Strangely Familiar is an exhibition of photography and mixed media artworks that explore ideas of being at "at home": in one's environment, time and place. The exhibition features work produced by Daniela Edburg and Barbara Levine during their Spring 2015 artist residency at Cherryhurst House.
Daniela Edburg is a visual artist who mixes photography, crochet and other media. During her residency, she focused on representations of adaptability by crocheting artificial moss and using it as a metaphor for exploring ideas about living structures, boundaries and identity. Moss, according to Edburg, "is an ancient plant that defies the idea you need strong roots to thrive. Instead of deep roots moss just needs a favorable environment." As part of her process, Daniela invited people from Houston's craft and artist communities to Cherryhurst House twice a week to crochet moss and help her create characters for a series of family portraits titled "The Mossmakers." Also on view will be Edburg's large format constructed photographs and intimate shadow boxes that invite the viewer into worlds of pure fiction.
Barbara Levine is an artist, collector and curator who uses found photographs to enact, or comment on, the inherent tension between the familiar, the remembered and the mysterious. For her residency project, Levine was inspired by the environment of Cherryhurst House to create a large object in the shape of a house which she then covered in antique tintype photographs. The miniature tin house is instantly recognizable as a domestic form, something that suggests it can be lived in and is a repository of memories and stories. In Levine's hands, the house is abstract and remote with no doors or windows. The found family photographs form a fragile skin on the house, softening the structure, yet remaining only as an exterior reminder of what might have been. Accompanying the house are photographic collages (made in collaboration with artist and graphic designer, Martin Venezky) which address the sometimes irreconcilable dimensions of time and space, as anonymous figures and details from old photographs interact in a landscape composed of geometric structures and abstract color blocks.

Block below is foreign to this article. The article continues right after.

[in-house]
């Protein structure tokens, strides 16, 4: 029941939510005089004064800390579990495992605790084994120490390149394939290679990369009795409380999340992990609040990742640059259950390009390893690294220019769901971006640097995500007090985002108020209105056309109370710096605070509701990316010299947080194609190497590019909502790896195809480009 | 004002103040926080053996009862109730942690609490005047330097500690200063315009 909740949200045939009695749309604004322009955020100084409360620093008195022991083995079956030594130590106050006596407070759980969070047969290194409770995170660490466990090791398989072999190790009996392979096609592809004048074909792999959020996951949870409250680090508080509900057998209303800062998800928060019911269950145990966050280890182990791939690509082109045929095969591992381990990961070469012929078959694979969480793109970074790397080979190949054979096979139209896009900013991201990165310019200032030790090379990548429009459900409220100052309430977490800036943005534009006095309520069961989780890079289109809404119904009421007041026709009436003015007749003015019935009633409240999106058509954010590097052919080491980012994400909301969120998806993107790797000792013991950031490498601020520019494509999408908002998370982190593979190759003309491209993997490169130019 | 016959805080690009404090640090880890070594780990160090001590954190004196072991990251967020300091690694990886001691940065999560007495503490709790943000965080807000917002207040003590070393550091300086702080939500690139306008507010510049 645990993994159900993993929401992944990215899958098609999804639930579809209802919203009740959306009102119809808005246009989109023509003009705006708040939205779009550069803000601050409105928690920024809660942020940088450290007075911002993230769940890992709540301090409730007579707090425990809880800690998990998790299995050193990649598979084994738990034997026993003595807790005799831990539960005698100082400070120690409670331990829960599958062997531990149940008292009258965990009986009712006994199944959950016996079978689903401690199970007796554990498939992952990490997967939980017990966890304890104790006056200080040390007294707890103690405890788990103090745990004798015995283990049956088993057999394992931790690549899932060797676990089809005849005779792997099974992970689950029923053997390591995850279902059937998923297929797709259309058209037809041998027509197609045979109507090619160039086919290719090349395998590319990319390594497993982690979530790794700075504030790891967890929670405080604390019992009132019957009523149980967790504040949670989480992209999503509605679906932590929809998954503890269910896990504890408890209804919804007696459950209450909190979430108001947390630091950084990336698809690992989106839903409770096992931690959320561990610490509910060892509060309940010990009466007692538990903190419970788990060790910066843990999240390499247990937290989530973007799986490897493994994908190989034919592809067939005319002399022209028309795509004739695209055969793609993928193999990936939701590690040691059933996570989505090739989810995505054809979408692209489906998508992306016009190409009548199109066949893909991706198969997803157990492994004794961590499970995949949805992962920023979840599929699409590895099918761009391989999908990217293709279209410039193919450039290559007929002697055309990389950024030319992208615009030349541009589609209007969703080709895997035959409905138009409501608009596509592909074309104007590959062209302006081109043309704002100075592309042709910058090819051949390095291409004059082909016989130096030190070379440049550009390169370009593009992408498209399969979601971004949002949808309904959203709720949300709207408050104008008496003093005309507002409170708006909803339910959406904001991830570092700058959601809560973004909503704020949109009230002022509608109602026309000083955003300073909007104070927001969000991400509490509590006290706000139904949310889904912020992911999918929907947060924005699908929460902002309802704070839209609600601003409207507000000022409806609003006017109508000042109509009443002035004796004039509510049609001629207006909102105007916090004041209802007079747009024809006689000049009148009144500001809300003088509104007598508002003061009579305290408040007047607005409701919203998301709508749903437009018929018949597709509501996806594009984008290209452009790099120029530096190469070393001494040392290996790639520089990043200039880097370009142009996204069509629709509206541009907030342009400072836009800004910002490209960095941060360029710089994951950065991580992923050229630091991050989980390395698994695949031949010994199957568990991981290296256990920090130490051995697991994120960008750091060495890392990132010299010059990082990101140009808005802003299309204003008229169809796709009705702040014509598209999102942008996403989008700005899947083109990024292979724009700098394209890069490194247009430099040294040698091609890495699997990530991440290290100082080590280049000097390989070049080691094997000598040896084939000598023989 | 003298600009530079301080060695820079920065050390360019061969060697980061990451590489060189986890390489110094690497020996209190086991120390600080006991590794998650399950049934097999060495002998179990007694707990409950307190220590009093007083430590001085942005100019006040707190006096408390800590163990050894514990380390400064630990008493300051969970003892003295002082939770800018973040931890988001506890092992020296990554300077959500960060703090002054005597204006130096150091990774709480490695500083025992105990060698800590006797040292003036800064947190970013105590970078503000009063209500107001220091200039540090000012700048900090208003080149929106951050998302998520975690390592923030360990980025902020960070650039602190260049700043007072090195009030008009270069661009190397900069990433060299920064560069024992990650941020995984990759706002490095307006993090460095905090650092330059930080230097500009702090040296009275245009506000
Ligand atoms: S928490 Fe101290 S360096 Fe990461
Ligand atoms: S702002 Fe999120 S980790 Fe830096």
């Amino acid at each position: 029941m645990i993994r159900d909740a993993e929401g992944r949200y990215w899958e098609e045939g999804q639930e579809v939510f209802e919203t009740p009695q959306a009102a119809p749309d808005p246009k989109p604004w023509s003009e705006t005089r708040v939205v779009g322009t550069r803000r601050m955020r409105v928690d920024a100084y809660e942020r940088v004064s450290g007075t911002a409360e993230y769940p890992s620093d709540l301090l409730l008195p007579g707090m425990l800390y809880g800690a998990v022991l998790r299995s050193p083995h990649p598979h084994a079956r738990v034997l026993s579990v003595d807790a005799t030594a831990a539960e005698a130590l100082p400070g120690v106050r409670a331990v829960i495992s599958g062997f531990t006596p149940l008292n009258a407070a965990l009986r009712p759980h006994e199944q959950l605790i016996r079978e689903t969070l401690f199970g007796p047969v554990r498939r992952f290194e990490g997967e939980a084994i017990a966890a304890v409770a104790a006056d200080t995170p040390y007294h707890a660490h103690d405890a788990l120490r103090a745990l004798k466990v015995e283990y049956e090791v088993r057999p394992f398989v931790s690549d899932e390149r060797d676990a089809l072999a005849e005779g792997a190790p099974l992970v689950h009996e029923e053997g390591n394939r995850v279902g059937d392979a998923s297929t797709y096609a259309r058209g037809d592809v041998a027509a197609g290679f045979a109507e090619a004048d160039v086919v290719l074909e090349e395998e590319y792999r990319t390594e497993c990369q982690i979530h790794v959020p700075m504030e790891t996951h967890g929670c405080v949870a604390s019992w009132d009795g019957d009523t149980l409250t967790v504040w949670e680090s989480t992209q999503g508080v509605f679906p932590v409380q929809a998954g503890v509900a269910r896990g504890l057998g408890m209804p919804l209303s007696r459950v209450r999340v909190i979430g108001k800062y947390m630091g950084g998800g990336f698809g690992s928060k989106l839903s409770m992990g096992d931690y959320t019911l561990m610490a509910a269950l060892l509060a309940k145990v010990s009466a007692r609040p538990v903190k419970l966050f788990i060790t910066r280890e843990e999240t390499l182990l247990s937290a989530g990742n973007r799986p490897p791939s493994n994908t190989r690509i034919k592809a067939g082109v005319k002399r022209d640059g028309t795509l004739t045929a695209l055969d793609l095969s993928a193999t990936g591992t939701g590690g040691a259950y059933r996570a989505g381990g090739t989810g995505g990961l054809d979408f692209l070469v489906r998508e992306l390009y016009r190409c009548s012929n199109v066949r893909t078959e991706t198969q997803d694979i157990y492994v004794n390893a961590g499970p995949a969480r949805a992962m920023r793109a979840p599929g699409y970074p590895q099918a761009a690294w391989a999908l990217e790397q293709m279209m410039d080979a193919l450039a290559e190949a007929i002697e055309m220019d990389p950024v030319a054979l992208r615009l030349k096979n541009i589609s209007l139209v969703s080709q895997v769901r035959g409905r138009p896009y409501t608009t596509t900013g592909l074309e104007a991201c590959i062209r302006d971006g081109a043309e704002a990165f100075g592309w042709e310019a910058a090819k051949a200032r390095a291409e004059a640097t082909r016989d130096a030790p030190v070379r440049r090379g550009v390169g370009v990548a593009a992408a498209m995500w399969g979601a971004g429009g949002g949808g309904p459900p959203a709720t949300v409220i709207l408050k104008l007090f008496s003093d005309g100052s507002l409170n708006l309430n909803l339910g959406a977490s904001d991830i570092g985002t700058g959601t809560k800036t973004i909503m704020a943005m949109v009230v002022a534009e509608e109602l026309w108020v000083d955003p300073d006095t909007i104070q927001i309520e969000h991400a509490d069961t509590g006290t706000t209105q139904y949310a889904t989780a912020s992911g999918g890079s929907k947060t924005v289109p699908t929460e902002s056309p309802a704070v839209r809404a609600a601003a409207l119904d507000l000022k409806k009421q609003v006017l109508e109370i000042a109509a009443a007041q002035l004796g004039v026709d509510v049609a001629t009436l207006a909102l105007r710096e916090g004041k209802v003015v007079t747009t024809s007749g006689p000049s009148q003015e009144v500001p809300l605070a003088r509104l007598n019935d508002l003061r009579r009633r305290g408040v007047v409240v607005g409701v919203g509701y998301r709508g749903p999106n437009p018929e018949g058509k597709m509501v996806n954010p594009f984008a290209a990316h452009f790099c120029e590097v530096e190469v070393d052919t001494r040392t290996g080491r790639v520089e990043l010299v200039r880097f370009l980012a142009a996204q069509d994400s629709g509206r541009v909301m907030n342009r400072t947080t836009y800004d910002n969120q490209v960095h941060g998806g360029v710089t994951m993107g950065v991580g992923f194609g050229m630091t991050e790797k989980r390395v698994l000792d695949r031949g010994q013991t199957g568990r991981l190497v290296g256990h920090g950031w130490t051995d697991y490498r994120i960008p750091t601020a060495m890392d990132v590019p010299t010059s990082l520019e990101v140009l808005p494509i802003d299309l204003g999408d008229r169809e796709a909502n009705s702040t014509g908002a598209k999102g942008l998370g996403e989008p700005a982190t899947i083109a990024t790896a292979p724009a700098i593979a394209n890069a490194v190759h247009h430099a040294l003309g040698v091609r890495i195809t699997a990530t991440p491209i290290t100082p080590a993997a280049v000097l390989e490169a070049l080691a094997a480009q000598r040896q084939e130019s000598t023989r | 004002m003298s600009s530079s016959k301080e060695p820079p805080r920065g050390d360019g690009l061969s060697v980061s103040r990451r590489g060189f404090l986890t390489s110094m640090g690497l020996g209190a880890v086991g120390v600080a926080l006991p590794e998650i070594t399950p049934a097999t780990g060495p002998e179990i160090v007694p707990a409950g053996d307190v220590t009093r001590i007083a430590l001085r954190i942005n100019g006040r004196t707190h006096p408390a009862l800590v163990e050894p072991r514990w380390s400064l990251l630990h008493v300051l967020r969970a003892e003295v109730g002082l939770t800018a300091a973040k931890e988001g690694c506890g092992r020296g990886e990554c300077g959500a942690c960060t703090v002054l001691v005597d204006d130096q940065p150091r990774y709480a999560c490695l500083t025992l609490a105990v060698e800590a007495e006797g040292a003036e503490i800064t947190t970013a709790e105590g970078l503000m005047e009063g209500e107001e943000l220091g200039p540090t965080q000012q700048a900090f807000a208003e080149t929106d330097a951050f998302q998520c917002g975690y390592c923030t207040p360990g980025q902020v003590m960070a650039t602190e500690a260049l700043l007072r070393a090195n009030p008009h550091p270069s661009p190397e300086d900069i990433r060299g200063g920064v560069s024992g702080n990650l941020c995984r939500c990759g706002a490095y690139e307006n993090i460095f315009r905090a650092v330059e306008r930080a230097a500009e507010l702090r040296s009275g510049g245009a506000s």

In Strangely Familiar, both Daniela Edburg and Barbara Levine investigate the meaning of place by creating provisional structures, spaces and topographies. Edburg intervenes in domestic and natural environments by inserting her artificial Mossmaker characters in timeless settings thereby creating new fictions about place and identity and Levine deploys the juxtaposition of vintage photography with contemporary artistic methods, technologies and imagery to create new ways of experiencing the photographic image. In this exhibition, each artist invites us to enter a place both familiar and strange - some aspects of which are recognizable, and others, wonderfully unexpected.
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